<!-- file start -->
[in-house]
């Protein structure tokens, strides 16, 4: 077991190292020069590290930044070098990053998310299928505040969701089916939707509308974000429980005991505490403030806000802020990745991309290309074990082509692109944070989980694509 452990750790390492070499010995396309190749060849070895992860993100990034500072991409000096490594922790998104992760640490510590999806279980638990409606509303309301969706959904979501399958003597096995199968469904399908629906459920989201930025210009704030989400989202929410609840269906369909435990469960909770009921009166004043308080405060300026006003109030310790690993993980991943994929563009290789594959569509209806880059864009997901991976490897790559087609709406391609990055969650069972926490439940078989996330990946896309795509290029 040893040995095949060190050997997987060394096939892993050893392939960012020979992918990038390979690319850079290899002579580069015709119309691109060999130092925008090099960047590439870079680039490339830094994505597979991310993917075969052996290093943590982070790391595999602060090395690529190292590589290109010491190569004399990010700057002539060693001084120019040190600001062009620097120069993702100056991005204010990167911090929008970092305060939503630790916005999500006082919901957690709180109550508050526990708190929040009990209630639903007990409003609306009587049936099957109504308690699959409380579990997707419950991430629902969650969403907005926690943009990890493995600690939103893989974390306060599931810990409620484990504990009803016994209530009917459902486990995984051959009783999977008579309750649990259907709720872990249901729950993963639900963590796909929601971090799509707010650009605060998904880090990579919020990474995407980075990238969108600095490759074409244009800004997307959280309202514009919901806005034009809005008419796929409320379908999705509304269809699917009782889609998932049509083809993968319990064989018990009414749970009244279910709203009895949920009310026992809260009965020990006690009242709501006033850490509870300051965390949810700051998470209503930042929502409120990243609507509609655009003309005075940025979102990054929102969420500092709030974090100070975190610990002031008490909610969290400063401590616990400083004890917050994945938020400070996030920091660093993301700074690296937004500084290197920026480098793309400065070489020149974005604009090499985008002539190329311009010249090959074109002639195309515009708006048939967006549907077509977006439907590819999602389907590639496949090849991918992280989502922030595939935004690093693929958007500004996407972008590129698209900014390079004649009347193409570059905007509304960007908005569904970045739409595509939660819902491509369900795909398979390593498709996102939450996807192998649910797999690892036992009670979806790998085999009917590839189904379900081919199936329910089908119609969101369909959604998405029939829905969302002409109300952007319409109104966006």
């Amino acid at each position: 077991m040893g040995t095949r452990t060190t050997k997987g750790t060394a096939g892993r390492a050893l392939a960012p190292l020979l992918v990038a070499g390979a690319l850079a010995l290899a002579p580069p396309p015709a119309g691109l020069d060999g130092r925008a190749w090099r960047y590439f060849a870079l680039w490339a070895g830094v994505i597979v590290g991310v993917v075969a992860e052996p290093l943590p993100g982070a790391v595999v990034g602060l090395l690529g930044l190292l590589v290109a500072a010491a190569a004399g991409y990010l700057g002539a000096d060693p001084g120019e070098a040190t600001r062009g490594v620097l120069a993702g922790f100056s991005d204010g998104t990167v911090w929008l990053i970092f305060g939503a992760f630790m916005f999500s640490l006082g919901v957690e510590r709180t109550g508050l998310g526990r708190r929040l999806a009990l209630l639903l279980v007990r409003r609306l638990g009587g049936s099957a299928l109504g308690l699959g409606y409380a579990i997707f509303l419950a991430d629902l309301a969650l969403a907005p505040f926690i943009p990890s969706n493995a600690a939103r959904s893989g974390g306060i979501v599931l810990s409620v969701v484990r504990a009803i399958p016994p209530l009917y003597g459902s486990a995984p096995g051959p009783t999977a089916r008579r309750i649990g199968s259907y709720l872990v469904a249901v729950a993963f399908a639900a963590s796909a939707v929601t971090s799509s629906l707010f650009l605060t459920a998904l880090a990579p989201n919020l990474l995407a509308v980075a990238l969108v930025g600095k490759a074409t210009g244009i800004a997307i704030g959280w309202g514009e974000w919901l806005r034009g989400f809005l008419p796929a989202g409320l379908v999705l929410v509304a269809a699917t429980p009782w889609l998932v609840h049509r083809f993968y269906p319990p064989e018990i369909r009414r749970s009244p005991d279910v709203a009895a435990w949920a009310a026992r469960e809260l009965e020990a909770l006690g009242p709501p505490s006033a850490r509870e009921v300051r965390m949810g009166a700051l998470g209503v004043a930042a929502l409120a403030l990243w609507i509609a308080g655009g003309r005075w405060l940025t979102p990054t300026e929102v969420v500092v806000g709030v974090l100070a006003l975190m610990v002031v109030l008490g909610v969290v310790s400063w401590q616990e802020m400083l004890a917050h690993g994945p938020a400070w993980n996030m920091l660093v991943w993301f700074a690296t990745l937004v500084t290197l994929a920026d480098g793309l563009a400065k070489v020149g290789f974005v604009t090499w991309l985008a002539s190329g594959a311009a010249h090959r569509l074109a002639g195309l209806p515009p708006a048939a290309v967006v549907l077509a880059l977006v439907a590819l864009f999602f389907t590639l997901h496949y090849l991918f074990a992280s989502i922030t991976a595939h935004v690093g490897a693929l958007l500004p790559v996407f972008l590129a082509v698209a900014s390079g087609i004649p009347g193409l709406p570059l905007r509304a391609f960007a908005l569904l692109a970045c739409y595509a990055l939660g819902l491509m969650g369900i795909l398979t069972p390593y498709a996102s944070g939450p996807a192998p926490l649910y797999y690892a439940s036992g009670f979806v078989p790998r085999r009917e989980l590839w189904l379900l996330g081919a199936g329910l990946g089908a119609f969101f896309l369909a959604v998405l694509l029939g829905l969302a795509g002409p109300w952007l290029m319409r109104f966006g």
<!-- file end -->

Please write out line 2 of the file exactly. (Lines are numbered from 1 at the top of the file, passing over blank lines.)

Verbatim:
């Protein structure tokens, strides 16, 4: 077991190292020069590290930044070098990053998310299928505040969701089916939707509308974000429980005991505490403030806000802020990745991309290309074990082509692109944070989980694509 452990750790390492070499010995396309190749060849070895992860993100990034500072991409000096490594922790998104992760640490510590999806279980638990409606509303309301969706959904979501399958003597096995199968469904399908629906459920989201930025210009704030989400989202929410609840269906369909435990469960909770009921009166004043308080405060300026006003109030310790690993993980991943994929563009290789594959569509209806880059864009997901991976490897790559087609709406391609990055969650069972926490439940078989996330990946896309795509290029 040893040995095949060190050997997987060394096939892993050893392939960012020979992918990038390979690319850079290899002579580069015709119309691109060999130092925008090099960047590439870079680039490339830094994505597979991310993917075969052996290093943590982070790391595999602060090395690529190292590589290109010491190569004399990010700057002539060693001084120019040190600001062009620097120069993702100056991005204010990167911090929008970092305060939503630790916005999500006082919901957690709180109550508050526990708190929040009990209630639903007990409003609306009587049936099957109504308690699959409380579990997707419950991430629902969650969403907005926690943009990890493995600690939103893989974390306060599931810990409620484990504990009803016994209530009917459902486990995984051959009783999977008579309750649990259907709720872990249901729950993963639900963590796909929601971090799509707010650009605060998904880090990579919020990474995407980075990238969108600095490759074409244009800004997307959280309202514009919901806005034009809005008419796929409320379908999705509304269809699917009782889609998932049509083809993968319990064989018990009414749970009244279910709203009895949920009310026992809260009965020990006690009242709501006033850490509870300051965390949810700051998470209503930042929502409120990243609507509609655009003309005075940025979102990054929102969420500092709030974090100070975190610990002031008490909610969290400063401590616990400083004890917050994945938020400070996030920091660093993301700074690296937004500084290197920026480098793309400065070489020149974005604009090499985008002539190329311009010249090959074109002639195309515009708006048939967006549907077509977006439907590819999602389907590639496949090849991918992280989502922030595939935004690093693929958007500004996407972008590129698209900014390079004649009347193409570059905007509304960007908005569904970045739409595509939660819902491509369900795909398979390593498709996102939450996807192998649910797999690892036992009670979806790998085999009917590839189904379900081919199936329910089908119609969101369909959604998405029939829905969302002409109300952007319409109104966006």